Artificial Birth Control sample essay
Artificial birth control methods have been used for thousands of years. The hieroglyphics of ancient Egyptians show a figure of an Egyptian male wearing a device around the penis to help prevent pregnancy during intercourse. And there are other cultures which use condoms made of linen or animal intestines. Until now, historians and researchers are still debating on whether the condoms are for ritual purposes or not.
“Artificial Birth Control” is most commonly heard in relation to religious teachings on family planning. Many sectors especially religion encourage the use of natural family planning as opposed to artificial birth control because they believe that using artificial contraception is opposite to God’s will. But there are also non-religious people who preferred not to use artificial birth control for personal, ethical or medical reasons.
Artificial birth control can be defined as any product, procedure or practice that uses artificial or unnatural means to prevent pregnancy. Barrier methods such as condoms, Intra uterine Devices (copper), diaphragms, cervical cap, and sponge, hormonal methods such as the pill, IUDs (hormonal), and emergency contraception. There are also injections, spermicides, and surgical sterilization procedures such as tubal ligation and vasectomy which are all considered to be artificial birth control methods.
This paper includes the different types and examples of artificial birth control and their advantages and disadvantages.
A condom is a device made of fine rubber (latex). It avoids unwanted pregnancies and sexually transmitted diseases (STDs), including AIDS and HIV. The use of condoms is one of the easiest, most reliable and effective methods. But one should take few precautionary measures before using it; they must ensure that it is not torn or ruptured and that they are using it before the expiry date.
For a male condom, the man covers his penis with a condom during sexual intercourse in order to prevent the sperm from entering the vagina. A female condom is also made if fine rubber (latex) that when used it must be entirely aligned to vagina. The two types of female condom are the FC or FC2 female condom and the VA w.o.w. Condom Feminine.
The FC female condom is a 17 cm (6.5 inches) in length. There is a flexible ring at each end. At the closed end of the sheath, the flexible ring is inserted into the vagina to anchor the condom in place. While at the open end, the ring stays outside the vulva at the entrance to the vagina. The VA w.o.w. Condom Feminine when not stretched is around 9 cm (3.5 inches) – though it is very elastic. It has a rounded triangular frame at the open end and a sponge inside the closed end, which helps to hold the condom inside the vagina.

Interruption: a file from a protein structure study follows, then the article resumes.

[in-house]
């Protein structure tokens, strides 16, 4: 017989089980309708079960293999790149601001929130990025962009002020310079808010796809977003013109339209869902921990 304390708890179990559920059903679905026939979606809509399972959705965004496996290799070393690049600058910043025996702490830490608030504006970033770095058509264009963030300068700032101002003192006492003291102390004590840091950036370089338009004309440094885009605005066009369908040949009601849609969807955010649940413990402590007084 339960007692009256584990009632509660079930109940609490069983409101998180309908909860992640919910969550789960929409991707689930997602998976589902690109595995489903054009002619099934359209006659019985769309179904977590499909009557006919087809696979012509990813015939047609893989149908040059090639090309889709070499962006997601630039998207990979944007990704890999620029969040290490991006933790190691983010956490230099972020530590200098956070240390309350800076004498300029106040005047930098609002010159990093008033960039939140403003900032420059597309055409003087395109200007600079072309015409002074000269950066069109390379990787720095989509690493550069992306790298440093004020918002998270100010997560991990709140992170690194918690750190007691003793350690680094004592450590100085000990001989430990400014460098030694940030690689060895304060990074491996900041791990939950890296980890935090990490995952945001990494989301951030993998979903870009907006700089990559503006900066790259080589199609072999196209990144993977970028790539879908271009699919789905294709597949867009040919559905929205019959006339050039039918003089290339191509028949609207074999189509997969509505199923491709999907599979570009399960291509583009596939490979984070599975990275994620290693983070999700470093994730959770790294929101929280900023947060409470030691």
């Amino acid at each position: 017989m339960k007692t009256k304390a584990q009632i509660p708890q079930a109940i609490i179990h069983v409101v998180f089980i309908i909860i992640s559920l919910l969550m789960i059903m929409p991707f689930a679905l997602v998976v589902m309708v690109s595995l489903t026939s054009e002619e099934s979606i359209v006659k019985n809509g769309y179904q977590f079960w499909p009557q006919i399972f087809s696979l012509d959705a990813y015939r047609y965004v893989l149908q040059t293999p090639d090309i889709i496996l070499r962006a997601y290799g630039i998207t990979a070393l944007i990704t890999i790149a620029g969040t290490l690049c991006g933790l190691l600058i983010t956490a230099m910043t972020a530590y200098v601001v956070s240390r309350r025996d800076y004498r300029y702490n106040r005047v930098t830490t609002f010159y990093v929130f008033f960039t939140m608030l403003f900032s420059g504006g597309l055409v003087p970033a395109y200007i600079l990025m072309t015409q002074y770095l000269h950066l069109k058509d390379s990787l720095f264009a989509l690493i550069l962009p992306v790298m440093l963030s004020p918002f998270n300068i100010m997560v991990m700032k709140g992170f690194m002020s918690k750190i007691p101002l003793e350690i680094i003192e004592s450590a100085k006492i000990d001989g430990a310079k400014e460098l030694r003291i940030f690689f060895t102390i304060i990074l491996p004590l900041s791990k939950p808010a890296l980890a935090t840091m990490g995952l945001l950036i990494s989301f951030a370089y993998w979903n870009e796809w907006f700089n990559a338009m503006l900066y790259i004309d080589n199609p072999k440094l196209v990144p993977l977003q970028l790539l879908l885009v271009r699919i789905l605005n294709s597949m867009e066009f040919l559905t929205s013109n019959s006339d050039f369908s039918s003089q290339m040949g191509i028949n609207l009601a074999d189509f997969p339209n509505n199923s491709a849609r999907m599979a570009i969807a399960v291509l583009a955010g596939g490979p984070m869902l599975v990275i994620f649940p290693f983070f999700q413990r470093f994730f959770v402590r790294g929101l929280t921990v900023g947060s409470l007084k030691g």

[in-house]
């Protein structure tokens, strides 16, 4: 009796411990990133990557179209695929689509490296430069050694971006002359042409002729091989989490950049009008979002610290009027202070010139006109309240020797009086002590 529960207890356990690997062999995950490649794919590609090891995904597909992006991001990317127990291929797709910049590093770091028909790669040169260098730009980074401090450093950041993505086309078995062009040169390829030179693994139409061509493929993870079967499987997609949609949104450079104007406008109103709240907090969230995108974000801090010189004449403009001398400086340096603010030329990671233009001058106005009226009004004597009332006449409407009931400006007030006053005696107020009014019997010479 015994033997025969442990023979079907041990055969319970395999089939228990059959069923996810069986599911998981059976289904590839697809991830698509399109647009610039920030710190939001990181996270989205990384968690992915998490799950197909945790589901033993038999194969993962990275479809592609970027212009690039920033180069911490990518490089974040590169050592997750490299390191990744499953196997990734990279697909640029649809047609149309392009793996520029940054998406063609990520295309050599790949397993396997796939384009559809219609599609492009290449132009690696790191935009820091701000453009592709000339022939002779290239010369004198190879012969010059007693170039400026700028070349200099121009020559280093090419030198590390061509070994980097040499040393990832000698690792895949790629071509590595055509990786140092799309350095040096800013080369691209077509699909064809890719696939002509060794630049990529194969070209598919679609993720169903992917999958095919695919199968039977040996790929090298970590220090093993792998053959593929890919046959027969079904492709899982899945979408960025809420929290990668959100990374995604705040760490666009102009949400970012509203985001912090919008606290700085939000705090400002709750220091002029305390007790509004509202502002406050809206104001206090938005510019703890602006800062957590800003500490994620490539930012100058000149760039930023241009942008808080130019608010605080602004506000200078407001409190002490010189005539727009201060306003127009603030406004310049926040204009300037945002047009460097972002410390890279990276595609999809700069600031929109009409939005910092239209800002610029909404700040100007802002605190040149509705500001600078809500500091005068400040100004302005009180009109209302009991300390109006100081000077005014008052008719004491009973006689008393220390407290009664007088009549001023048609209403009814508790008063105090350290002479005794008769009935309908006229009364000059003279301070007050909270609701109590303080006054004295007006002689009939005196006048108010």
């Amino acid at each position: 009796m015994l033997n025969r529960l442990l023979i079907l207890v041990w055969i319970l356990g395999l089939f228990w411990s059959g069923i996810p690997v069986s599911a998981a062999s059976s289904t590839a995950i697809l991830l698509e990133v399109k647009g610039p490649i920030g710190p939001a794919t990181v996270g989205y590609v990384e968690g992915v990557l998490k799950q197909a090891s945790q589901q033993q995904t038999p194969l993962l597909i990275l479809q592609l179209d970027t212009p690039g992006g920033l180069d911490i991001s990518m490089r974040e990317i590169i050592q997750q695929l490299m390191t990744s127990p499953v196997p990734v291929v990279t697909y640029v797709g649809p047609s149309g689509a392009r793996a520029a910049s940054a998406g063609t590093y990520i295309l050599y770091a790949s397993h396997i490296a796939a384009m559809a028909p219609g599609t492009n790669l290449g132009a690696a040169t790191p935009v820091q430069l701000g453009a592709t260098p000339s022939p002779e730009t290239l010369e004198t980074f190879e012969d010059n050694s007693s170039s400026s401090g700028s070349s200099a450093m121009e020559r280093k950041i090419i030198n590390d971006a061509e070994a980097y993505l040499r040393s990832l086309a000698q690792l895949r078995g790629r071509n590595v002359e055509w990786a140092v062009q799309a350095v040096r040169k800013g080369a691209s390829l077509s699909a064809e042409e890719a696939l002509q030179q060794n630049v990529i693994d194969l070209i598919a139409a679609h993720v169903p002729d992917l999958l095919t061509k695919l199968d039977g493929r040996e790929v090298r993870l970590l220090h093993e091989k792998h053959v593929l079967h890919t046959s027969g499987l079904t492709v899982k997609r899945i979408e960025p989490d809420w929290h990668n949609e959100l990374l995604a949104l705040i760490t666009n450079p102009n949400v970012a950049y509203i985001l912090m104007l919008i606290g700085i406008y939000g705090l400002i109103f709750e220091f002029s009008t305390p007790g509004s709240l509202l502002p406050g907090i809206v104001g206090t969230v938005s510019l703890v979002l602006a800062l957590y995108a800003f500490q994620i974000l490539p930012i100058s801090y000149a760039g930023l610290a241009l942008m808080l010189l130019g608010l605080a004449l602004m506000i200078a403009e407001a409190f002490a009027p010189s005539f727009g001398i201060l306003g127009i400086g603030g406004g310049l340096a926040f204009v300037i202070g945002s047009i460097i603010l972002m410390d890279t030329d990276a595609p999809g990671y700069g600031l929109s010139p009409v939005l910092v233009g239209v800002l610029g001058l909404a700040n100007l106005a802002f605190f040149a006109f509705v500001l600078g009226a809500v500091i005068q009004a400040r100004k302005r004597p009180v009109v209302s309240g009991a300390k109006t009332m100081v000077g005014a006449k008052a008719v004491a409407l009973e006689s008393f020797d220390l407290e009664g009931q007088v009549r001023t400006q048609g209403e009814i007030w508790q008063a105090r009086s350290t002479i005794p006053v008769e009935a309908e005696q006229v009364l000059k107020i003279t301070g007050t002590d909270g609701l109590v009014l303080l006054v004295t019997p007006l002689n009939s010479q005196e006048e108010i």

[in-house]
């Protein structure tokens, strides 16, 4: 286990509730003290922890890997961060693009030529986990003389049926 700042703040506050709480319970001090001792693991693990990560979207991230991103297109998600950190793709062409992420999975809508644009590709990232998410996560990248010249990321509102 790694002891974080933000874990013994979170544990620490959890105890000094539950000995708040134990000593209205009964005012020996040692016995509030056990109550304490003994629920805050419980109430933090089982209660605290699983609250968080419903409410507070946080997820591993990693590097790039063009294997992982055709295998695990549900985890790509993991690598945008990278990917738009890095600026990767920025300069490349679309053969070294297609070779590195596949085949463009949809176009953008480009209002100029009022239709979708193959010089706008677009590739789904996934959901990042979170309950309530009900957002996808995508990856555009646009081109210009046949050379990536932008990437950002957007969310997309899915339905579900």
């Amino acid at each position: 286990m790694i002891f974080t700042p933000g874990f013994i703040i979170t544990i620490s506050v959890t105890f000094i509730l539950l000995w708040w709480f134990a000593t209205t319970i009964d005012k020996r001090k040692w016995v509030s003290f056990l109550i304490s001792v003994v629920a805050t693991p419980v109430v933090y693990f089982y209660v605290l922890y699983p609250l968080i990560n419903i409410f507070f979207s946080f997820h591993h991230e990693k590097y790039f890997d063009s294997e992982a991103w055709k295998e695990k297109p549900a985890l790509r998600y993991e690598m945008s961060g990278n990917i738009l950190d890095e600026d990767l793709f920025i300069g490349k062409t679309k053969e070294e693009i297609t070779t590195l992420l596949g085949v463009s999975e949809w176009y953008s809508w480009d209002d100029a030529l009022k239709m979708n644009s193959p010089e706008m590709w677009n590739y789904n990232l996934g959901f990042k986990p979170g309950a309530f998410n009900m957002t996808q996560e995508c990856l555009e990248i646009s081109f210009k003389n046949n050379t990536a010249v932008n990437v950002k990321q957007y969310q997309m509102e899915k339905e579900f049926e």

Condoms are easily obtained, cheap, very effective, it protects against sexually transmitted disease, and it possibly reduces risk of cervical cancer. But it interrupts the foreplay, it reduces sensitivity for both or either partner, it requires great care, and it sometimes causes allergy.
Intra uterine Devices (IUD) – Copper
IUD is a birth control device made of soft plastic and has the shape of the English letter T and is placed in the uterus. It is a long-term method that prevents pregnancy for 3-5 years. Copper is wound on the lower part and on the tip of the T are the two threads. With the help of the threads, women can check if it is inserted properly.
Copper T does not create any problems during copulation and it can be used immediately after childbirth. But unlike condoms, it does not protect the user from AIDS and other sexually transmitted diseases.
Diaphragm is a thin rubber dome with an elastic and flexible rim. It is inserted into the vagina and fits over the cervix that is hold in place by vaginal muscles. The diaphragm holds spermicide in place over the cervix; spermicide kills sperm and prevents fertilization.
Diaphragms are 86-94% effective as birth control. It is cheap, the female partner is the one that takes the responsibility, there is no interruption during intercourse, there is no loss of sensation for either partner, it reduces of bacteria related STDs, couples may feel less inhibited when the woman is menstruating, and pre – malignancy and cervical malignancy are reduced. But it is uncomfortable to insert and remove from vagina, it requires a doctor to fit and check it, it requires preparation, some male partners are aware of the cap and may not like it, there is no protection against viral conditions such as herpes simplex or HIV, it sometimes cause allergy, and it cannot be fitted before first intercourse, if there is a vaginal septum or utero-vaginal prolapsed.
Cervical cap is a device inserted into the vagina that fits over the cervix to blocked the sperm from entering the uterus and prevents fertilization. After intercourse, it should be left in place for 8 hours. Cervical covers are 84-91% effective at preventing pregnancy for women who have never given birth and 68-74% effective for women who have given birth.